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  • Jake O'Brien Murphy

Behind the stick but not the wheel



It’s very hard to have any concrete opinions about the state of the hospitality industry when everything is subject to such sudden and prompt change. That’s why politicians immediately distance themselves from whatever they’ve just said with a series of noncommittal verbal backflips. Remember when the kids went back to school? For one day? Exactly. So I’m prefacing this by saying; I’m writing speculatively from the recent past. The safety of mid-April to be exact. Impervious to either hindsight or insult. For context, at my point in history, the UK has recently found itself one Royal lighter, is enjoying the long-awaited return to outdoor service and is unperturbed by the long shadows cast by numerous international Covid-19 variants.

Currently, I’m a 60/40 mixture of excited and nervous to return to work. After not having access to the grindstone of daily service for over a year, I’ve realised that on my return to employment there are inevitably going to some blunt edges. I’m sure many people feel the same. Day-to-day, my priority has been paying rent rather than cultivating my personal brand of feng-shui-bullshit-bartending. Consequently, I’ve slid down the spectrum from a functional utility knife – not the prettiest per se, but just sharp enough to get the job done – to possessing the practical capabilities of a flimsy plastic spork, specialised for bilateral disappointment.

It’s been a year swamped by rules and regulations. A panorama of dos and don’ts. I think, for the most part, society at large has dutifully adhered to those rules. I don’t think those regulations will necessarily go away overnight though. For the foreseeable, face masks, sanitiser and precautions such as temperature checks are built into the infrastructure of everyday life. As a bartender in a post-lockdown world, I’m willing to assume a large part of my responsibilities will centre around creating and maintaining safe spaces and cultivating trust. Now, there’s nothing sexy about a laminated binder of double-paged, point eight font, safety protocol, so the unique challenge is navigating the rather dull tightrope of civic duty while keeping it convivial. Allowing guests the freedom to enjoy themselves safely, while remaining patient and unobtrusive with the small print.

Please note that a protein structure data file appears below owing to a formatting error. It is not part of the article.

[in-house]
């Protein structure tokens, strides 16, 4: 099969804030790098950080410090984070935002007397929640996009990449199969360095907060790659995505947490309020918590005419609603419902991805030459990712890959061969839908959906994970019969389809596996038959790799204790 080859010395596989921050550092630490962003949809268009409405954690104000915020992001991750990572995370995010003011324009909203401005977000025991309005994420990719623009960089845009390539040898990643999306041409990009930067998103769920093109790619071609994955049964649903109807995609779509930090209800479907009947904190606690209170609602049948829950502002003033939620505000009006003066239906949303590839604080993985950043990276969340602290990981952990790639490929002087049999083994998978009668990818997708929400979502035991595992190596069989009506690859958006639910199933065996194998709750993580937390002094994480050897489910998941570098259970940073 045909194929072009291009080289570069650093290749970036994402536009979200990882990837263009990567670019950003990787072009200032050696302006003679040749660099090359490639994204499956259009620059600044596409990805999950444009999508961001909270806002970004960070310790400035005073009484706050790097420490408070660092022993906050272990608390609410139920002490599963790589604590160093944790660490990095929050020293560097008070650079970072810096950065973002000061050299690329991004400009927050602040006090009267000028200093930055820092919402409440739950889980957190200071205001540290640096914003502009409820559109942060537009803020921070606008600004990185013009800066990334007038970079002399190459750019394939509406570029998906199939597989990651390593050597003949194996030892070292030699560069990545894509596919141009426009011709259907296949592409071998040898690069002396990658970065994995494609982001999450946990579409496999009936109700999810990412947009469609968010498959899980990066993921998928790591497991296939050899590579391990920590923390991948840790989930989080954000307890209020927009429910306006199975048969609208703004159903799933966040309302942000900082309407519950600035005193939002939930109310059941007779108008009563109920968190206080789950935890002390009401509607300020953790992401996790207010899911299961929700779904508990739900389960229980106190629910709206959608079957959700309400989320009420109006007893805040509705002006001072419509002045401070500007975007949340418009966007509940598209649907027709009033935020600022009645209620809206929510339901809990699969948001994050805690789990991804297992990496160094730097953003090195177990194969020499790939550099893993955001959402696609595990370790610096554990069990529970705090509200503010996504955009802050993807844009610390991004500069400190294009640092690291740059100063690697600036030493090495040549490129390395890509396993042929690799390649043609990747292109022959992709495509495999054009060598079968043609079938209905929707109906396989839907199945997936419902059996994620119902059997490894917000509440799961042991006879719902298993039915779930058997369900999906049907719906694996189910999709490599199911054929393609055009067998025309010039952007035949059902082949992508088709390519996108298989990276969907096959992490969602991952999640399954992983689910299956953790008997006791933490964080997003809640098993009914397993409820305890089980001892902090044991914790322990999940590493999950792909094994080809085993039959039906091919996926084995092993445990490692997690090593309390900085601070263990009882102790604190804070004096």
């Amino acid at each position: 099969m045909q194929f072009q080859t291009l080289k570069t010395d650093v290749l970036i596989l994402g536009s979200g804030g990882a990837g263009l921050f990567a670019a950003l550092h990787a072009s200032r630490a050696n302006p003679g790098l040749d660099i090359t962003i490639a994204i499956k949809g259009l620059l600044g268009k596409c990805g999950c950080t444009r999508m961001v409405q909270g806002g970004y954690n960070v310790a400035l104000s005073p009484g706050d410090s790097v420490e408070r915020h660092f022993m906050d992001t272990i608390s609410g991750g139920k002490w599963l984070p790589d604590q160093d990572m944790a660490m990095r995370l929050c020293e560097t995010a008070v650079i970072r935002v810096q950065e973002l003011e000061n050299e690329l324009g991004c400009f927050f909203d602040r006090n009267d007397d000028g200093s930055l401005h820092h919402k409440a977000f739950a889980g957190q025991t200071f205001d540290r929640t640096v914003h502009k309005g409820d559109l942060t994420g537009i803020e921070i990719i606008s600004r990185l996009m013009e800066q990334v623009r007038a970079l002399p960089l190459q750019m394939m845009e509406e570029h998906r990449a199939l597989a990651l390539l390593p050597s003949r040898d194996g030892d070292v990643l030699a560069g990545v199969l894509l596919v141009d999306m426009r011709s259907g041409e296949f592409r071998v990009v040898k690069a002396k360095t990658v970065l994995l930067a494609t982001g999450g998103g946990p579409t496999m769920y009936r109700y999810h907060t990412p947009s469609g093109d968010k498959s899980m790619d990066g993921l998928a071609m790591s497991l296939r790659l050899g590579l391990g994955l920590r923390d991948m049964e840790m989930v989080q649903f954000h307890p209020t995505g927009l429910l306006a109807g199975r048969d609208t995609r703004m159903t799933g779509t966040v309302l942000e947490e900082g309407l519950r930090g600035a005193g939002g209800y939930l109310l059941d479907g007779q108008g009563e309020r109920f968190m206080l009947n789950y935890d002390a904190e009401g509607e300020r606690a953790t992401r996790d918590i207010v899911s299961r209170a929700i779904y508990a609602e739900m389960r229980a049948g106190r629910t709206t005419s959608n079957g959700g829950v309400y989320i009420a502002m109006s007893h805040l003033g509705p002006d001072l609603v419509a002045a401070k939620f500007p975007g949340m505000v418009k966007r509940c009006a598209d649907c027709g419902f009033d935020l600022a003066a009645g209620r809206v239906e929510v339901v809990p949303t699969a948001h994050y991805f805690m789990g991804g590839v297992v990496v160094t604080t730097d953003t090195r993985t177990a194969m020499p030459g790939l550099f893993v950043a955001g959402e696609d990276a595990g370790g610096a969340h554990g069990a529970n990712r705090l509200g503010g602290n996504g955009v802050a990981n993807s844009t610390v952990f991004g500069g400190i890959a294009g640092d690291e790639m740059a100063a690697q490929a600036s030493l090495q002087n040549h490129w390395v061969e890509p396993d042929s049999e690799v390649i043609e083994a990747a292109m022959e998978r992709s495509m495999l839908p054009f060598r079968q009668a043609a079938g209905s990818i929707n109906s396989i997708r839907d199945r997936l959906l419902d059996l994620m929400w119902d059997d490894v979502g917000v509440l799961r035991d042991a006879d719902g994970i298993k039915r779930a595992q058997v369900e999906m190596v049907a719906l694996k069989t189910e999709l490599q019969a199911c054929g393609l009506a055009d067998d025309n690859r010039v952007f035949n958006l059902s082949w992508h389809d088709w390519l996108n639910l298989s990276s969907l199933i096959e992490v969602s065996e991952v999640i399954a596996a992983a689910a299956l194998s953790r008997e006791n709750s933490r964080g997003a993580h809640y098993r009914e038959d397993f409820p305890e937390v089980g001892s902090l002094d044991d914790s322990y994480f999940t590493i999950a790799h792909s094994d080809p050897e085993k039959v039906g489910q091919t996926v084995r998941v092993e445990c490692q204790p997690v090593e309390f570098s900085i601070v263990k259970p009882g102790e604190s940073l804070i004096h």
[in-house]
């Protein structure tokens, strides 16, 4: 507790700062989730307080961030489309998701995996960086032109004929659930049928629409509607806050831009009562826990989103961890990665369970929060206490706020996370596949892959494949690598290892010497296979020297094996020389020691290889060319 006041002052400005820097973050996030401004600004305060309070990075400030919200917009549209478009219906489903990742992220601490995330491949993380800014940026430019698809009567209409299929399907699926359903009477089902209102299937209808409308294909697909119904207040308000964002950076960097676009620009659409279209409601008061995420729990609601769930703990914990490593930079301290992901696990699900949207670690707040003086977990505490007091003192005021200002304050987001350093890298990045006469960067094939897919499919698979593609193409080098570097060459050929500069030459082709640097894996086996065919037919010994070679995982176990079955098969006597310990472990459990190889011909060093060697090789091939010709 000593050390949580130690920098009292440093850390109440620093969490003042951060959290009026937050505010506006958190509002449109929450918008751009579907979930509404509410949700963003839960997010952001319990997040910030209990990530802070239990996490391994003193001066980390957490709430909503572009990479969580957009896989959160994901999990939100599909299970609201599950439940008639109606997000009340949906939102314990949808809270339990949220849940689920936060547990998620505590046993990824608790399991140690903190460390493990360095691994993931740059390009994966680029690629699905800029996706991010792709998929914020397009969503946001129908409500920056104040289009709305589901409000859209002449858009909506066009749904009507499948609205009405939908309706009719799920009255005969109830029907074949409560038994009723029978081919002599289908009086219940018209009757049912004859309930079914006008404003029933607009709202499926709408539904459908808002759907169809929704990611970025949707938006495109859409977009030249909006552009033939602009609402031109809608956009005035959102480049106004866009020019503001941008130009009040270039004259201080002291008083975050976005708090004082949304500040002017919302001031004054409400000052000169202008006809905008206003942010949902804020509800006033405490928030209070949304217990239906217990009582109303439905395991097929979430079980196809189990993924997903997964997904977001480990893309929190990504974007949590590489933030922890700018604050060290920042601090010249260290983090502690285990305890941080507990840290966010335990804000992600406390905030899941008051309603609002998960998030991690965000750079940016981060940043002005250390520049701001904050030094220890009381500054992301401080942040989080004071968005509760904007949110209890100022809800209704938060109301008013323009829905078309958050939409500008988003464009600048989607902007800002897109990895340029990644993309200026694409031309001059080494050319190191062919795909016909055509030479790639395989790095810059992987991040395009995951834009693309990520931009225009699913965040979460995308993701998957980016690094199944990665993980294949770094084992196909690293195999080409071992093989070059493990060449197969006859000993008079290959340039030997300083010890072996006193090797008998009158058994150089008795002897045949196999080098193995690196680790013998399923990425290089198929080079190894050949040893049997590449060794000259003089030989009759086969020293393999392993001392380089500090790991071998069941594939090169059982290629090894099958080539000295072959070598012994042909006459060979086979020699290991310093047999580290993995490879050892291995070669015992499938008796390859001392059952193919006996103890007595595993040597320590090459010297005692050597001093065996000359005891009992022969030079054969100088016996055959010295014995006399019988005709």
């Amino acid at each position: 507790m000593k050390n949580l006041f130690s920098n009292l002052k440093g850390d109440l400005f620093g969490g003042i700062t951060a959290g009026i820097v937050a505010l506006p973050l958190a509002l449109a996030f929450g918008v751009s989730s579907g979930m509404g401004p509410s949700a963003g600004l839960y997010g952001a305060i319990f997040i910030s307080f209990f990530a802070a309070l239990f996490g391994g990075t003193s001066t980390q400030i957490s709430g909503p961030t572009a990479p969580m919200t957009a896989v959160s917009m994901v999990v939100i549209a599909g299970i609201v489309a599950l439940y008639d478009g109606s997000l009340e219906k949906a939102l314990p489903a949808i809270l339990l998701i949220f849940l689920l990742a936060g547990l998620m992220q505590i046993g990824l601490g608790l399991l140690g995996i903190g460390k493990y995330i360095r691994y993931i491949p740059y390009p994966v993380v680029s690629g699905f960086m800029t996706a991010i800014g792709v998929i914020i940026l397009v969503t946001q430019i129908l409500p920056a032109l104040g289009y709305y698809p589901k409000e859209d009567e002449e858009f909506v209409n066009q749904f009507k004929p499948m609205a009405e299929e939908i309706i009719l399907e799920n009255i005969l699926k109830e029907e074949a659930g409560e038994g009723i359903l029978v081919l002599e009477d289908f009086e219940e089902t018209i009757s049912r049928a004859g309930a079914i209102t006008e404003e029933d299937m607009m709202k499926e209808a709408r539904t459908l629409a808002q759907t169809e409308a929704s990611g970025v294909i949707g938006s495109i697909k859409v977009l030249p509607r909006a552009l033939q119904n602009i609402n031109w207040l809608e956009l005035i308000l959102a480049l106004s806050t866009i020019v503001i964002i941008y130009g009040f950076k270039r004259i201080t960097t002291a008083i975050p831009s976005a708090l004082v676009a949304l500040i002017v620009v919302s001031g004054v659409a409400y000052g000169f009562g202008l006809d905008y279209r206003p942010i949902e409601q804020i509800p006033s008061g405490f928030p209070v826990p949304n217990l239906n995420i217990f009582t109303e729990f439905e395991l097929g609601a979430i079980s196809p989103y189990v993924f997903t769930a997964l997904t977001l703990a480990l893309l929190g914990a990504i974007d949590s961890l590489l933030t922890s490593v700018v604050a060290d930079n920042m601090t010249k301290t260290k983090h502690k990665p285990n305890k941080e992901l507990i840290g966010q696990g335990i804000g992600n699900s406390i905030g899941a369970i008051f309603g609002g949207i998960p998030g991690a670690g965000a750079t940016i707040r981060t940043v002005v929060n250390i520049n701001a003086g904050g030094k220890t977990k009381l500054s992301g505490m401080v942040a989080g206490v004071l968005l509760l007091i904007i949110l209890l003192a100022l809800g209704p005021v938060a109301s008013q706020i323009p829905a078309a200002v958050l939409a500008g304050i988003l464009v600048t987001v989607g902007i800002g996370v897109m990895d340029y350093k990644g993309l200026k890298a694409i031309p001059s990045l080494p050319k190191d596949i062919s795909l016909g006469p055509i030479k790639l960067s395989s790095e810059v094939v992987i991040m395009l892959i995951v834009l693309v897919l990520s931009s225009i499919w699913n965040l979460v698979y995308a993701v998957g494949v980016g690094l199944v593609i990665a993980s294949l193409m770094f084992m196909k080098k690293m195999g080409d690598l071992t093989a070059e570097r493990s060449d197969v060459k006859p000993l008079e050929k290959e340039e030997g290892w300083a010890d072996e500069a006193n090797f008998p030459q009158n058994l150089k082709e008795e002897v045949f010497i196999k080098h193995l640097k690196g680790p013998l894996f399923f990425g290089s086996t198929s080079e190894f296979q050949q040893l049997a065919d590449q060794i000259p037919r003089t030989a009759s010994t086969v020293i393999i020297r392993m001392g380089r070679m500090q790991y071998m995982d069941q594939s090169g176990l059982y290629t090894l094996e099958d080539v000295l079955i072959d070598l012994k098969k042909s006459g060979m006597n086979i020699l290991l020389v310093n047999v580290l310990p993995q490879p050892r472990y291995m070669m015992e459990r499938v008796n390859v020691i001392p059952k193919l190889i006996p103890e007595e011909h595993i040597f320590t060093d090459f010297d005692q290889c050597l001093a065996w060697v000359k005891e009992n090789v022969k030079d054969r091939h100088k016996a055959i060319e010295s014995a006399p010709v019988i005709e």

The upside is that this entire lockdown shitshow has been one humongous shared cultural experience. Unless you’ve recently awoken from a coma, you’ve had a similar lived experience to the people around you. Which, hopefully, has some pretty positive implications for bars and restaurants. The perception of the hospitality sector has been entirely recontextualised within a relatively short amount of time. Communities have, and still are, rallying behind F&B businesses. The “local” is trading strong and, while the hospitality sector has taken huge hits over last year, through a shared voice it is now part of the political agenda. If it happens, the proposed minister for hospitality could bring much-needed reform around contracts, wages and securities. This comes at an opportune time as Covid-19 has accelerated the move towards a cashless model. Cash tips, and the incentivising factor they bring, are diminishing. Short-term, this seems bad. Long-term, it is potentially brilliant. It means companies will have to re-evaluate their payment structures to be more transparent, representative and fair. So there you go: my sketchy guesswork, in which my return to working service is perfectly summed up by those viral images of the cargo ship that blocked the Suez canal. Still, I’m eager to get back to it. I know we’re not returning to anything directly comparable to what we once knew. Over the past year, change has happened so quickly that by sheer force of immediacy it is accepted as reality. But I have no doubt that the hospitality industry will play a vital role in defining what those realities are post-Covid. The obligations of public safety won’t go away just because the physical barriers have. Refilling the sanitiser will become as second nature as picking mint. Mostly I’m convinced things can get better. This assumes the roadmap worked, which is hard to believe, considering who’s providing the directions.

First published in CLASS Spring 2021

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